Schedule Feb 7, 2007
Intellectual Courage and Scientific Ballooning-- Exploring Landscapes Near & Far
Julian Nott

When most people think of hot air balloons they think of colorful, romantic flights taken on vacation in wine growing regions. Delicate flower patterned balloons flying gently, while passengers sip champagne. In Julian Nott's ballooning world, the picture is extraordinarily different. Enduring uninterrupted flights of several days without touching down, skirting thunderstorms and flying over the Sahara Desert, Nott has broken 79 world ballooning records. His patented balloon designs use the most advanced technology and he has created the first entirely new type of balloon in over two centuries. Balloons have been in use for 220 years and their applications continue to develop. More balloons are flown today than at any time in history. Tiny weather balloons make forecasting possible, central to so much human activity. At the opposite end of the spectrum, vastly larger balloons are routinely flown today, and for much longer periods, than at any time in history. At 120,000 feet, so little of the atmosphere is left that it is possible to make many observations just as effectively as from satellites. The instruments carried by some of these giant balloons are of special interest at KITP. The Nobel Prize for physics announced in October 2006, was for measurements of the cosmic microwave background radiation made with the COBE satellite. Precursor instruments for COBE were tested at the very top of the atmosphere under giant balloons before the satellite was launched. Penzias and Wilson's discovery of the cosmic microwave background was first confirmed with an experiment carried under a huge balloon. Experiments on cosmic rays, antimatter searches etc., are currently flown under giant balloons. In addition to his own projects, Nott's illustrated lecture covers these achievements, the fascinating history of ballooning and the current wide application of balloons in science and technology. Nott presents the history of ballooning as a microcosm of the history of science and technology, and suggests that there are lessons of intellectual courage to be learned, central to all major human advances, and particularly to scientists exploring the greatest of the uncharted unknowns, the future.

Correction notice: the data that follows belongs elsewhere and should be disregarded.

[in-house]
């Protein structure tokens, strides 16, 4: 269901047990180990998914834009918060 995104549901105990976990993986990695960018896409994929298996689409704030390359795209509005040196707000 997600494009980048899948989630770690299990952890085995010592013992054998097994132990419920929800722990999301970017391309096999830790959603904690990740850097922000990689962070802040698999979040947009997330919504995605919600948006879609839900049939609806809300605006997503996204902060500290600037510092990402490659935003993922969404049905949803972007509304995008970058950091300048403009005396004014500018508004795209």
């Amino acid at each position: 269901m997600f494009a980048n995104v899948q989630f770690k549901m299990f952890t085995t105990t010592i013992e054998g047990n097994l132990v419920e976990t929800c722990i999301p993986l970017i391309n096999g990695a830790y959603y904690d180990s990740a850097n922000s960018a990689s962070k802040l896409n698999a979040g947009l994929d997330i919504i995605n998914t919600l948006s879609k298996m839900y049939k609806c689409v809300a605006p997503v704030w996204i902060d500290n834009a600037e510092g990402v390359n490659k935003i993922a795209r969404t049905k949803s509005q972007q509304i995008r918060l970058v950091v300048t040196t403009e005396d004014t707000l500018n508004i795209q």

Julian Nott   The Smithsonian Air and Space Museum has described Nott as "the leading figure in applying modern science to manned balloon design over the last 20 years" and he is the recipient of numbers of leading awards. As well as designing and piloting numerous novel balloons, he is extensively involved in scientific and commercial applications of balloons and airships. Nott is helping NASA develop the "Pumpkin Balloon" for very long duration, a concept Nott pioneered. Perhaps the most interesting of his current work is assisting the NASA Jet Propulsion Laboratory to develop balloons to explore Saturn's scientifically fascinating moon, Titan.
Audio of introduction by David Gross.

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